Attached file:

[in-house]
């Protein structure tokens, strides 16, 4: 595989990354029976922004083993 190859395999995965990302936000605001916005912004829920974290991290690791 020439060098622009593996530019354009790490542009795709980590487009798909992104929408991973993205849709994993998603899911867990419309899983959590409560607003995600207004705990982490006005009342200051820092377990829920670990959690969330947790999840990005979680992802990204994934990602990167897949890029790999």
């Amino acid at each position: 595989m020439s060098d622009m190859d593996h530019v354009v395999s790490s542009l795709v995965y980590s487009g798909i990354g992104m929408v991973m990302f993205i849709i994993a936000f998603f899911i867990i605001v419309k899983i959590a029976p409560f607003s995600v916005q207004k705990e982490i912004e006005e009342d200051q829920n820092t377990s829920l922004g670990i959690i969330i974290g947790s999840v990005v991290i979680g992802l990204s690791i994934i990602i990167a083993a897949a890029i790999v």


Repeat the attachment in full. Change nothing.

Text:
[in-house]
């Protein structure tokens, strides 16, 4: 595989990354029976922004083993 190859395999995965990302936000605001916005912004829920974290991290690791 020439060098622009593996530019354009790490542009795709980590487009798909992104929408991973993205849709994993998603899911867990419309899983959590409560607003995600207004705990982490006005009342200051820092377990829920670990959690969330947790999840990005979680992802990204994934990602990167897949890029790999």
């Amino acid at each position: 595989m020439s060098d622009m190859d593996h530019v354009v395999s790490s542009l795709v995965y980590s487009g798909i990354g992104m929408v991973m990302f993205i849709i994993a936000f998603f899911i867990i605001v419309k899983i959590a029976p409560f607003s995600v916005q207004k705990e982490i912004e006005e009342d200051q829920n820092t377990s829920l922004g670990i959690i969330i974290g947790s999840v990005v991290i979680g992802l990204s690791i994934i990602i990167a083993a897949a890029i790999v």